Once you have a good awareness of thoughts and your pattern, step two is learning to manage them. One way to manage them is to recognize that they are just pro sexually compulsive behavior thoughts and to dismiss them as thoughts that you do not need to attend to. However, these types of thoughts can be very persistent and convincing and it can be very difficult to just dismiss them. One of the best ways to manage them is to contradict them with recovery based thoughts. So, if you have the thought, “maybe I can go to the massage parlor one more time”, the other side responds with “I know going to the massage parlor just once never works. I will want to keep going.” Another really good way is something you may have heard before which is to play the tape out. So your thought is “maybe I can go to the massage parlor one more time”. Tell yourself the rest of the story. Keep going until you play out the whole scenario to the end. For example, you go once and then you want to go again. You will continue to go and be less productive at work, miss work, isolate from others, spend a lot of money, etc. It is much easier to manage a pro-compulsive behavior thought if you are able to tell yourself what will likely happen from that one decision.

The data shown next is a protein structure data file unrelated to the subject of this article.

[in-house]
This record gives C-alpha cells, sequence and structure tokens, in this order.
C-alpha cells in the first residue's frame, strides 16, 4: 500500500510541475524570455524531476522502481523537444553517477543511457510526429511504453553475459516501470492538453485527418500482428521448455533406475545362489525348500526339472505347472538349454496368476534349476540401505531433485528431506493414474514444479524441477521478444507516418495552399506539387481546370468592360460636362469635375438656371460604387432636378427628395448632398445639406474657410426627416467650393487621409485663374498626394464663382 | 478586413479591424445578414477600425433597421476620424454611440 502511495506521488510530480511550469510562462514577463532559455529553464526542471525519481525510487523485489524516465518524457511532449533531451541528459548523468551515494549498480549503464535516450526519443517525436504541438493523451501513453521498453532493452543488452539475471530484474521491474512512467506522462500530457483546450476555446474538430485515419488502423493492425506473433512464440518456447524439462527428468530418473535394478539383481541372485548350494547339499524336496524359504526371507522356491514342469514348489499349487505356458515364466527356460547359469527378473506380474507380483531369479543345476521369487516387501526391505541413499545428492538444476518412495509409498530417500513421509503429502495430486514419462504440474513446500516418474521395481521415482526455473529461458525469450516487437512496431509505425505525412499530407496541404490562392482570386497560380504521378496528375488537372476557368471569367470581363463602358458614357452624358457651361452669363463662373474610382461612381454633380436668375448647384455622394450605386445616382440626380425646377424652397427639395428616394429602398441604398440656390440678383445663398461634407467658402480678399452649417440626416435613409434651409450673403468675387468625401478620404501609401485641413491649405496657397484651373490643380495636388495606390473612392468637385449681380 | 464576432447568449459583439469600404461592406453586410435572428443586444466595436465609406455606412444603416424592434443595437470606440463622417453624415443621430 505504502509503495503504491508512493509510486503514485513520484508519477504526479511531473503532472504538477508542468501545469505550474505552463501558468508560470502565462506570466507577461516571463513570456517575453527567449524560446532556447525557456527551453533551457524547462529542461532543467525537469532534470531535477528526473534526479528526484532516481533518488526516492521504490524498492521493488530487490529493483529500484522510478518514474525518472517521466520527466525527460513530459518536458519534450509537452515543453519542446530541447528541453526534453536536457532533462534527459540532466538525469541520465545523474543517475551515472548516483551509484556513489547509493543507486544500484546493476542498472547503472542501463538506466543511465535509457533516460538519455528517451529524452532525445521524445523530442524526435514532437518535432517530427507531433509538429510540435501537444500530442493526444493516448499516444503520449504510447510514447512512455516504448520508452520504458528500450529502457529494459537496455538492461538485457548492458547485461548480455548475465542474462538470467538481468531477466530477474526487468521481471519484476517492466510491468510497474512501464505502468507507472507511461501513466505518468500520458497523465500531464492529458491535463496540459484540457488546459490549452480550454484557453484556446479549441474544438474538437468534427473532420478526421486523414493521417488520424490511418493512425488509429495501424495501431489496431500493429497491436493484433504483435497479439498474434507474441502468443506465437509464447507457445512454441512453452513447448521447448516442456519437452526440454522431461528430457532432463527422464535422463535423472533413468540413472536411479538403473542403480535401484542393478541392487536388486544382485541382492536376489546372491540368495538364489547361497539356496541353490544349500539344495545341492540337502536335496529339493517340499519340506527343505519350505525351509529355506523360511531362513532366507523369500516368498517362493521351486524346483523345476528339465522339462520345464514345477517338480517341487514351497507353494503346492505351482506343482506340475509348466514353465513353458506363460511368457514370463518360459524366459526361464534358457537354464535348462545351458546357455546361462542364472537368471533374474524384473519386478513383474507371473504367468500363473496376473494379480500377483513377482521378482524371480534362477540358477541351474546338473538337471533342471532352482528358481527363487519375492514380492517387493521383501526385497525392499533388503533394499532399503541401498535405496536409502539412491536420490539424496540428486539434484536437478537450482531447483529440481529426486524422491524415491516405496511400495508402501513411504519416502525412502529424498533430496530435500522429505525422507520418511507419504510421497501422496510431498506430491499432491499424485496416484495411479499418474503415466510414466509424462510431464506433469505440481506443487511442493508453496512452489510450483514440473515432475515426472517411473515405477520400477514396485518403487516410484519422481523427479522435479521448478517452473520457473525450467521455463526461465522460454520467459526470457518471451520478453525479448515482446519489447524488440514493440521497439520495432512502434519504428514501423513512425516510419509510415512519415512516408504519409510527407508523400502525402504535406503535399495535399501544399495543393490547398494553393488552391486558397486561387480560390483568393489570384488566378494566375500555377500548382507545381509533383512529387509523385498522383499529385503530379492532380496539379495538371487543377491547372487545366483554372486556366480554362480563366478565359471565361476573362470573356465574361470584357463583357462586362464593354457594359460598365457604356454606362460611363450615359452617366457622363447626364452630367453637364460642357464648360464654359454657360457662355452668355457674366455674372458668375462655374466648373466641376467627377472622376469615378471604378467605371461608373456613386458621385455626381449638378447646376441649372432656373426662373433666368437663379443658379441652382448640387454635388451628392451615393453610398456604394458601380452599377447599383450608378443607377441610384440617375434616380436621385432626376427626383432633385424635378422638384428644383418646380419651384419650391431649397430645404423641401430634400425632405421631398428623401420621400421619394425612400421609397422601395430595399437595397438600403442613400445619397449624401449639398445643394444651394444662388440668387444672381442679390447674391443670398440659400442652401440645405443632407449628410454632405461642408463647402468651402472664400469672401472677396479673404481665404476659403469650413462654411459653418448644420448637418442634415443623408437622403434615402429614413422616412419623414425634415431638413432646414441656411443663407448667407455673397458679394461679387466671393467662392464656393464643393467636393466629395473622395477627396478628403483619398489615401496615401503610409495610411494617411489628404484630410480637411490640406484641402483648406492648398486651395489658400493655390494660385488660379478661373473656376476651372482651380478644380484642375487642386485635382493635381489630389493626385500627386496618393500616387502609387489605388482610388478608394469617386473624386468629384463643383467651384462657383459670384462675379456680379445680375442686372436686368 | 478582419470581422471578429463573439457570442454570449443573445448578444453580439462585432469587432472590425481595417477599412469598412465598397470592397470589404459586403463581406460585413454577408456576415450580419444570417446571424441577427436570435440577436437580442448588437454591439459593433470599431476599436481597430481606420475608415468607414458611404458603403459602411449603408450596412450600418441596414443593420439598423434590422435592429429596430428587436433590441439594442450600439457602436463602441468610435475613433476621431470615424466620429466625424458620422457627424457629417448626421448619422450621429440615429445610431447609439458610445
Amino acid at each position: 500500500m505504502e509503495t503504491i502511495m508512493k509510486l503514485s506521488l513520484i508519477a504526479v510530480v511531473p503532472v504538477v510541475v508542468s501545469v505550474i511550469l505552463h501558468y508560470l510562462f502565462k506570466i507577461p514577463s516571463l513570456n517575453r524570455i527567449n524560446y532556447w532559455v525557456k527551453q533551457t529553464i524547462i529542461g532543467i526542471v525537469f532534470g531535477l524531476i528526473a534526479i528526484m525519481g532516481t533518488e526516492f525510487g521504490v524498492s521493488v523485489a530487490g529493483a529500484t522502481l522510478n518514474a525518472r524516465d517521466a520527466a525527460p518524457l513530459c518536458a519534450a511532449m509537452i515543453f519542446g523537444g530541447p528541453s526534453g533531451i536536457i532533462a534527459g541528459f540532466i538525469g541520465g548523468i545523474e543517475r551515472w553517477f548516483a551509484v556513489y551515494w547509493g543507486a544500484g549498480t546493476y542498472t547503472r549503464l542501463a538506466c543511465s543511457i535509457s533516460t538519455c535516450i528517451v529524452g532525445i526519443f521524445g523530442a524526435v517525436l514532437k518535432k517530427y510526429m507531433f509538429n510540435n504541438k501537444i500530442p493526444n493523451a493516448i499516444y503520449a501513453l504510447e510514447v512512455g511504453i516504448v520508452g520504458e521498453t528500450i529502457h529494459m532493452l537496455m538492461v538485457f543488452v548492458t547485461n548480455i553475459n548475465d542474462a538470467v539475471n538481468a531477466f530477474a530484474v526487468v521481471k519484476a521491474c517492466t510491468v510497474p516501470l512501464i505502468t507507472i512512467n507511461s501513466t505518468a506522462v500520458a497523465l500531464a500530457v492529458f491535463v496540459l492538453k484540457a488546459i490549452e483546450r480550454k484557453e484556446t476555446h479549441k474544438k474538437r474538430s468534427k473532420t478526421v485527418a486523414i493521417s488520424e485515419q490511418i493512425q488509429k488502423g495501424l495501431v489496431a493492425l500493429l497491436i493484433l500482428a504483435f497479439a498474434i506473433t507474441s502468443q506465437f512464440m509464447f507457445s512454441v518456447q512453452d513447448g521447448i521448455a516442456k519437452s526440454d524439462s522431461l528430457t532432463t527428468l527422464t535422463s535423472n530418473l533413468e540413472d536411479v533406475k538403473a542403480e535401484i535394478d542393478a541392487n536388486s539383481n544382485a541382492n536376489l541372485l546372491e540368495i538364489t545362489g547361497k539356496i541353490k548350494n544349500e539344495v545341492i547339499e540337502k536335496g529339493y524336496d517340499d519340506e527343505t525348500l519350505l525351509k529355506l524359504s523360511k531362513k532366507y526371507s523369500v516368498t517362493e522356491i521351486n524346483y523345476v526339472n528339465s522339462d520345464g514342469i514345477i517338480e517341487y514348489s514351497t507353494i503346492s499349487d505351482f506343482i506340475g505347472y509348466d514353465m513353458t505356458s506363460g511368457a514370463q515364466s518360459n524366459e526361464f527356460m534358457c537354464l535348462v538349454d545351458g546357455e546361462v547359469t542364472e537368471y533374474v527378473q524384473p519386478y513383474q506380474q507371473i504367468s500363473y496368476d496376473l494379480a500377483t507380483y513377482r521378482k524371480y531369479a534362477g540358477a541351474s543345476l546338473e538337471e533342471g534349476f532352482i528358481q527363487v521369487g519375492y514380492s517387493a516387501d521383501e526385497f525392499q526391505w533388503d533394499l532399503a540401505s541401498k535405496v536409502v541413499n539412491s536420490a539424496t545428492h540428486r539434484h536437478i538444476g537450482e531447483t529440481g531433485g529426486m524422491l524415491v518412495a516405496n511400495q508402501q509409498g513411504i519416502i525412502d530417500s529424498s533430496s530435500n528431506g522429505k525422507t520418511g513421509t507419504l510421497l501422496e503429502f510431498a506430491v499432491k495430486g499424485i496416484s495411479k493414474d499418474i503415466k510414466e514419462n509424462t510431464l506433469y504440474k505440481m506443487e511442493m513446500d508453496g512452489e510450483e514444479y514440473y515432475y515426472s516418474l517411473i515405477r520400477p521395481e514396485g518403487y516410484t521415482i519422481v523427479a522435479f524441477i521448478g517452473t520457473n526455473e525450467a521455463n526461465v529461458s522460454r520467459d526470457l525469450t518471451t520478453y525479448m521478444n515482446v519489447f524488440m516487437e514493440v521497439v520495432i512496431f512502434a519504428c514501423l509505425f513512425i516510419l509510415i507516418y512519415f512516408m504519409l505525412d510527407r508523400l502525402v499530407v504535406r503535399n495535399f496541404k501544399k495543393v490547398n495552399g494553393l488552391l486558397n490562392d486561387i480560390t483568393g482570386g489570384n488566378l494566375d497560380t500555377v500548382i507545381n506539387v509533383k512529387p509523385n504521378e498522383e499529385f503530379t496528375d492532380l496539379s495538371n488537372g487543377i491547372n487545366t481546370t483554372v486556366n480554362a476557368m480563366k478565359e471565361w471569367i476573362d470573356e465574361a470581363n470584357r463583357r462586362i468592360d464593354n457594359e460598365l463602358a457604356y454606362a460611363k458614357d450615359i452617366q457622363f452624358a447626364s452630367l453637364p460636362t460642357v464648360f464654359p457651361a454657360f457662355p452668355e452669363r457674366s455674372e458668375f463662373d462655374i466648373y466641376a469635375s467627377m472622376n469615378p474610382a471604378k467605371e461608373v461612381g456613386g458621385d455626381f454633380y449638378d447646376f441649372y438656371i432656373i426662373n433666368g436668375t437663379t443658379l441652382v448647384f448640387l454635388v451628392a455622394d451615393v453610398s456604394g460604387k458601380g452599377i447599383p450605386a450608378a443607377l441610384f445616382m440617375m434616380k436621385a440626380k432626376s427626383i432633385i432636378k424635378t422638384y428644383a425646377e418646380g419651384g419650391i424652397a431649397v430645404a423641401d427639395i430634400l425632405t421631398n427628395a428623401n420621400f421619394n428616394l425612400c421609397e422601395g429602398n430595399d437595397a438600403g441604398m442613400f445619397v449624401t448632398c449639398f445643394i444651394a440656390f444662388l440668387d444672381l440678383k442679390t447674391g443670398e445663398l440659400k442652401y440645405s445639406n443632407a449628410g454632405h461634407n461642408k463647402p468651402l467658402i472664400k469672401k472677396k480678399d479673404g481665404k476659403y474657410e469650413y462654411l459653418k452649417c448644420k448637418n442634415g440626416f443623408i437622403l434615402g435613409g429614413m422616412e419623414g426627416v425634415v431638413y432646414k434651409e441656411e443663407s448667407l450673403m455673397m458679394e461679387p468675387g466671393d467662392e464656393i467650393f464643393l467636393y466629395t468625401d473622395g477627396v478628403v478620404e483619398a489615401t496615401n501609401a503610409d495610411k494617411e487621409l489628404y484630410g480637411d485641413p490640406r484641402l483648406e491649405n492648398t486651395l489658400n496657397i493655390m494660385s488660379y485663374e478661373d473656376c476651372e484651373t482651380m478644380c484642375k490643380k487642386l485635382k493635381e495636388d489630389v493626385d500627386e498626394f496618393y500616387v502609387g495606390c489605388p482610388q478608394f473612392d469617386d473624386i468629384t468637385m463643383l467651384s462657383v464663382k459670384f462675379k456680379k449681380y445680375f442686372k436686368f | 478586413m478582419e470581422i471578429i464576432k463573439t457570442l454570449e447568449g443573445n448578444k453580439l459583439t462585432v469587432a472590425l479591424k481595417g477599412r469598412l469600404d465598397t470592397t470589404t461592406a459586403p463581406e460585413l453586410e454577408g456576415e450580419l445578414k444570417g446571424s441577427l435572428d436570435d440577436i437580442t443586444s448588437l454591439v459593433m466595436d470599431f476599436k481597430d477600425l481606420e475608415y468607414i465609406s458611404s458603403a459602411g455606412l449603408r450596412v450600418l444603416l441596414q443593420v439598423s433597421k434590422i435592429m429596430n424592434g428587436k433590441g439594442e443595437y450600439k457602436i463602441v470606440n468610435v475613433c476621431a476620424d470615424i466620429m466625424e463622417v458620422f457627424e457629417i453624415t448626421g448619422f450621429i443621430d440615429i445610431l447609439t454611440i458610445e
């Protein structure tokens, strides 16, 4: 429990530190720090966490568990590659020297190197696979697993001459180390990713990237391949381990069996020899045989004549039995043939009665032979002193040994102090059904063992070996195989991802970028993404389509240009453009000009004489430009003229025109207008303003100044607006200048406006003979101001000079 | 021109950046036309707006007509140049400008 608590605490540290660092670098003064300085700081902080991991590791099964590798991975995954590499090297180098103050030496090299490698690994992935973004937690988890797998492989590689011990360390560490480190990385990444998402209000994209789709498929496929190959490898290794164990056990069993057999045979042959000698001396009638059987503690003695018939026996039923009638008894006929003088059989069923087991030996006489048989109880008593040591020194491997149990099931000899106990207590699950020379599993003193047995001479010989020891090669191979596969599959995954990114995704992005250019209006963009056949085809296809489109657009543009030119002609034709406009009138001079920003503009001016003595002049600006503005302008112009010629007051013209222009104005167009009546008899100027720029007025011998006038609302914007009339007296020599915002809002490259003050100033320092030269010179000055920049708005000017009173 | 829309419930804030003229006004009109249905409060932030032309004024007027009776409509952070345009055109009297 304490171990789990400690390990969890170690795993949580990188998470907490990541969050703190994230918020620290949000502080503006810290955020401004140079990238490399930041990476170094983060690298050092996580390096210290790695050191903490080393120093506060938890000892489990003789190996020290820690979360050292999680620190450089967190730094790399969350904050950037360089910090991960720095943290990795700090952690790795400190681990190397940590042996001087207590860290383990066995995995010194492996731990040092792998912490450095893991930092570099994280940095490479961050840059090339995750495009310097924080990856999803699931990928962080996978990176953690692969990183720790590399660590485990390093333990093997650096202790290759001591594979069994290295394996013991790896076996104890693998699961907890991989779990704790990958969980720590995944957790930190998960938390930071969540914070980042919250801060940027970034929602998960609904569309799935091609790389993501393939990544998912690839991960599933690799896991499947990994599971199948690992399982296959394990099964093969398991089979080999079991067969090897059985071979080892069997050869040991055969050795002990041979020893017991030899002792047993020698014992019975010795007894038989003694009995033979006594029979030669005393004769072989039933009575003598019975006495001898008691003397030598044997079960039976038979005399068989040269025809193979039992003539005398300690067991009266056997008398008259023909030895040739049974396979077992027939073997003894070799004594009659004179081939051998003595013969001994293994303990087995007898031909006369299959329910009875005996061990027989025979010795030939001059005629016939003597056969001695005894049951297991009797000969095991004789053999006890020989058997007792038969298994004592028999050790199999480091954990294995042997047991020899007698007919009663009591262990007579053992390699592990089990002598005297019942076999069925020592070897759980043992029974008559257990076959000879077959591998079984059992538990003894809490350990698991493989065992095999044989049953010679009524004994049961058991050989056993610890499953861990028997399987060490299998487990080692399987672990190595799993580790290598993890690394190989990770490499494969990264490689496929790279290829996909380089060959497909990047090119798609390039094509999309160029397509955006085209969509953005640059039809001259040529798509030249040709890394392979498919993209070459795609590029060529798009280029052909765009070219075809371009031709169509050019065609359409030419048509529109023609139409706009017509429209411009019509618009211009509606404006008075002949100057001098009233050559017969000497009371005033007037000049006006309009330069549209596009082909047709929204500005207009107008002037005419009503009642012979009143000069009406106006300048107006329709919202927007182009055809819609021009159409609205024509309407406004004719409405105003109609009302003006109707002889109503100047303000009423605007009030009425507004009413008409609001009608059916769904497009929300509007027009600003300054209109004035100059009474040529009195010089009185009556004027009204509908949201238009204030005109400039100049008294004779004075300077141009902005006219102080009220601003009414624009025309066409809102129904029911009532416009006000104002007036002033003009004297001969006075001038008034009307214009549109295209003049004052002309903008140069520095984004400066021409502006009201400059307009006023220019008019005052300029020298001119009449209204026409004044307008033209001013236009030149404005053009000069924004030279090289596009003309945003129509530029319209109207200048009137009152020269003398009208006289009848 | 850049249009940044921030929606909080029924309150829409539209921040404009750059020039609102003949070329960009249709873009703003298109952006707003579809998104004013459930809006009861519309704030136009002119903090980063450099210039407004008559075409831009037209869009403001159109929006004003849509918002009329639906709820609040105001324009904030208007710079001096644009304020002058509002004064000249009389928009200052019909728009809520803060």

It is very useful, especially in the beginning of learning this skill, to involve other people. Talk about your thoughts to others and what the recovery thought is. No harm will come from involving other people. Others will help to reinforce that recovery thought and keep your head from trying to ignore it. Pro compulsive behavior thoughts are powerful and involving others helps to take their power away. Recognizing and confronting these thoughts takes a lot of practice and assistance from your friends, your recovery community, and a therapist are essential. An outside person, such as a therapist can help to identify your problematic/persuasive thoughts and your patterns of thinking. Patterns can be difficult to see on our own and a therapist can be very helpful in identifying what may not be obvious to you. If you would like to see a therapist to assist you at The Center for Growth, please call 215-922-5683.